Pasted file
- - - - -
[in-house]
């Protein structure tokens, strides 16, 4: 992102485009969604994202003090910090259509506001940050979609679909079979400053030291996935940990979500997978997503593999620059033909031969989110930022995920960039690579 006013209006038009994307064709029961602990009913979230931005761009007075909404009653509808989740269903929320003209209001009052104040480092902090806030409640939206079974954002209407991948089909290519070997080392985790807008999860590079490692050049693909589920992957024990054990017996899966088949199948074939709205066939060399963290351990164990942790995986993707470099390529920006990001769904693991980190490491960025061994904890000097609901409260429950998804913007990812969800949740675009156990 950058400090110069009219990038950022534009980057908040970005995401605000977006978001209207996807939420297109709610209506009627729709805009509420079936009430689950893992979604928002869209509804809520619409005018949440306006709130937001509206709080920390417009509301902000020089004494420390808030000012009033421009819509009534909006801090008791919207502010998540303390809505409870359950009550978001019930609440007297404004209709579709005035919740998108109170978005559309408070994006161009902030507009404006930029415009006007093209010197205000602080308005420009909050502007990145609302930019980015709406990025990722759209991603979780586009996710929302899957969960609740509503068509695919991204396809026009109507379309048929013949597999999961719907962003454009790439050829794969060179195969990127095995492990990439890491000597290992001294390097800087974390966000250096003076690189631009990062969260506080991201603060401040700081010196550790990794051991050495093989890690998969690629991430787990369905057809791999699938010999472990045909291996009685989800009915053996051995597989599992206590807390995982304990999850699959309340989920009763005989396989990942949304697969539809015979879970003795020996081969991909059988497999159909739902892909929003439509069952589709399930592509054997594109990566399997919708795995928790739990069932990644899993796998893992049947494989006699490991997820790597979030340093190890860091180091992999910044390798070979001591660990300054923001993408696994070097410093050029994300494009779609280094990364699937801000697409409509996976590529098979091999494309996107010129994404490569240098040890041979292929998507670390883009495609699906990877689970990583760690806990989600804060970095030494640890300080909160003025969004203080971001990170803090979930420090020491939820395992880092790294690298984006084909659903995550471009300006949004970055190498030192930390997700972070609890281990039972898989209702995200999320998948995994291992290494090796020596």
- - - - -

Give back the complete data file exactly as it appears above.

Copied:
[in-house]
């Protein structure tokens, strides 16, 4: 992102485009969604994202003090910090259509506001940050979609679909079979400053030291996935940990979500997978997503593999620059033909031969989110930022995920960039690579 006013209006038009994307064709029961602990009913979230931005761009007075909404009653509808989740269903929320003209209001009052104040480092902090806030409640939206079974954002209407991948089909290519070997080392985790807008999860590079490692050049693909589920992957024990054990017996899966088949199948074939709205066939060399963290351990164990942790995986993707470099390529920006990001769904693991980190490491960025061994904890000097609901409260429950998804913007990812969800949740675009156990 950058400090110069009219990038950022534009980057908040970005995401605000977006978001209207996807939420297109709610209506009627729709805009509420079936009430689950893992979604928002869209509804809520619409005018949440306006709130937001509206709080920390417009509301902000020089004494420390808030000012009033421009819509009534909006801090008791919207502010998540303390809505409870359950009550978001019930609440007297404004209709579709005035919740998108109170978005559309408070994006161009902030507009404006930029415009006007093209010197205000602080308005420009909050502007990145609302930019980015709406990025990722759209991603979780586009996710929302899957969960609740509503068509695919991204396809026009109507379309048929013949597999999961719907962003454009790439050829794969060179195969990127095995492990990439890491000597290992001294390097800087974390966000250096003076690189631009990062969260506080991201603060401040700081010196550790990794051991050495093989890690998969690629991430787990369905057809791999699938010999472990045909291996009685989800009915053996051995597989599992206590807390995982304990999850699959309340989920009763005989396989990942949304697969539809015979879970003795020996081969991909059988497999159909739902892909929003439509069952589709399930592509054997594109990566399997919708795995928790739990069932990644899993796998893992049947494989006699490991997820790597979030340093190890860091180091992999910044390798070979001591660990300054923001993408696994070097410093050029994300494009779609280094990364699937801000697409409509996976590529098979091999494309996107010129994404490569240098040890041979292929998507670390883009495609699906990877689970990583760690806990989600804060970095030494640890300080909160003025969004203080971001990170803090979930420090020491939820395992880092790294690298984006084909659903995550471009300006949004970055190498030192930390997700972070609890281990039972898989209702995200999320998948995994291992290494090796020596």